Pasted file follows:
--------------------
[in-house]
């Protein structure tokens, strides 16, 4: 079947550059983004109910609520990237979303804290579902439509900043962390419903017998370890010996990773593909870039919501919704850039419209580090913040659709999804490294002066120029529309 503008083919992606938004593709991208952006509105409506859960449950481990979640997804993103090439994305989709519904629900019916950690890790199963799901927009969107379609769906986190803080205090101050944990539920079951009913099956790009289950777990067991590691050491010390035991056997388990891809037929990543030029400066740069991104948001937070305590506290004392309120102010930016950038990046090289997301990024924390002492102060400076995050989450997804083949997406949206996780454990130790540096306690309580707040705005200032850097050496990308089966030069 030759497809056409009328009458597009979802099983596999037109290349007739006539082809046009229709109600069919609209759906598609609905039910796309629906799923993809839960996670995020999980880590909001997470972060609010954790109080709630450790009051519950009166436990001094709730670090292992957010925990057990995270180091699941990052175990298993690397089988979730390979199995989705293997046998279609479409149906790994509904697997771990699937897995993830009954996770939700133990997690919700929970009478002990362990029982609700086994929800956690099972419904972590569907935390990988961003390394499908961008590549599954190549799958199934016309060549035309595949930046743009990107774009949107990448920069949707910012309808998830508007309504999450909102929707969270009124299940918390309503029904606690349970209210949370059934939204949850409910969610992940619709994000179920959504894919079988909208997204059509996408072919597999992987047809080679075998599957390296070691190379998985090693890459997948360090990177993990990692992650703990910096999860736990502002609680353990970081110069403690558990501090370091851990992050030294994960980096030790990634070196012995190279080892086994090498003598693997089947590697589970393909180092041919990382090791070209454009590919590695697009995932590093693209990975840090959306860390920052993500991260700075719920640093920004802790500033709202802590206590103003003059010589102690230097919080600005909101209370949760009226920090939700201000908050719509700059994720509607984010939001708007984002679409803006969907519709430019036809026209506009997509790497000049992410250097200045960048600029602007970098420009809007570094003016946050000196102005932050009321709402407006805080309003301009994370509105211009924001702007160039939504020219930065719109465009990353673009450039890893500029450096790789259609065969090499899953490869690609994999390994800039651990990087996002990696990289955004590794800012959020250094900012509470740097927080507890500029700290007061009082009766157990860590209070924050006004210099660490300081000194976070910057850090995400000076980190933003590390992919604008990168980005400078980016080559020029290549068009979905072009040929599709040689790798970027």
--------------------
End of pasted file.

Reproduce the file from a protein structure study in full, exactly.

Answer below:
[in-house]
């Protein structure tokens, strides 16, 4: 079947550059983004109910609520990237979303804290579902439509900043962390419903017998370890010996990773593909870039919501919704850039419209580090913040659709999804490294002066120029529309 503008083919992606938004593709991208952006509105409506859960449950481990979640997804993103090439994305989709519904629900019916950690890790199963799901927009969107379609769906986190803080205090101050944990539920079951009913099956790009289950777990067991590691050491010390035991056997388990891809037929990543030029400066740069991104948001937070305590506290004392309120102010930016950038990046090289997301990024924390002492102060400076995050989450997804083949997406949206996780454990130790540096306690309580707040705005200032850097050496990308089966030069 030759497809056409009328009458597009979802099983596999037109290349007739006539082809046009229709109600069919609209759906598609609905039910796309629906799923993809839960996670995020999980880590909001997470972060609010954790109080709630450790009051519950009166436990001094709730670090292992957010925990057990995270180091699941990052175990298993690397089988979730390979199995989705293997046998279609479409149906790994509904697997771990699937897995993830009954996770939700133990997690919700929970009478002990362990029982609700086994929800956690099972419904972590569907935390990988961003390394499908961008590549599954190549799958199934016309060549035309595949930046743009990107774009949107990448920069949707910012309808998830508007309504999450909102929707969270009124299940918390309503029904606690349970209210949370059934939204949850409910969610992940619709994000179920959504894919079988909208997204059509996408072919597999992987047809080679075998599957390296070691190379998985090693890459997948360090990177993990990692992650703990910096999860736990502002609680353990970081110069403690558990501090370091851990992050030294994960980096030790990634070196012995190279080892086994090498003598693997089947590697589970393909180092041919990382090791070209454009590919590695697009995932590093693209990975840090959306860390920052993500991260700075719920640093920004802790500033709202802590206590103003003059010589102690230097919080600005909101209370949760009226920090939700201000908050719509700059994720509607984010939001708007984002679409803006969907519709430019036809026209506009997509790497000049992410250097200045960048600029602007970098420009809007570094003016946050000196102005932050009321709402407006805080309003301009994370509105211009924001702007160039939504020219930065719109465009990353673009450039890893500029450096790789259609065969090499899953490869690609994999390994800039651990990087996002990696990289955004590794800012959020250094900012509470740097927080507890500029700290007061009082009766157990860590209070924050006004210099660490300081000194976070910057850090995400000076980190933003590390992919604008990168980005400078980016080559020029290549068009979905072009040929599709040689790798970027």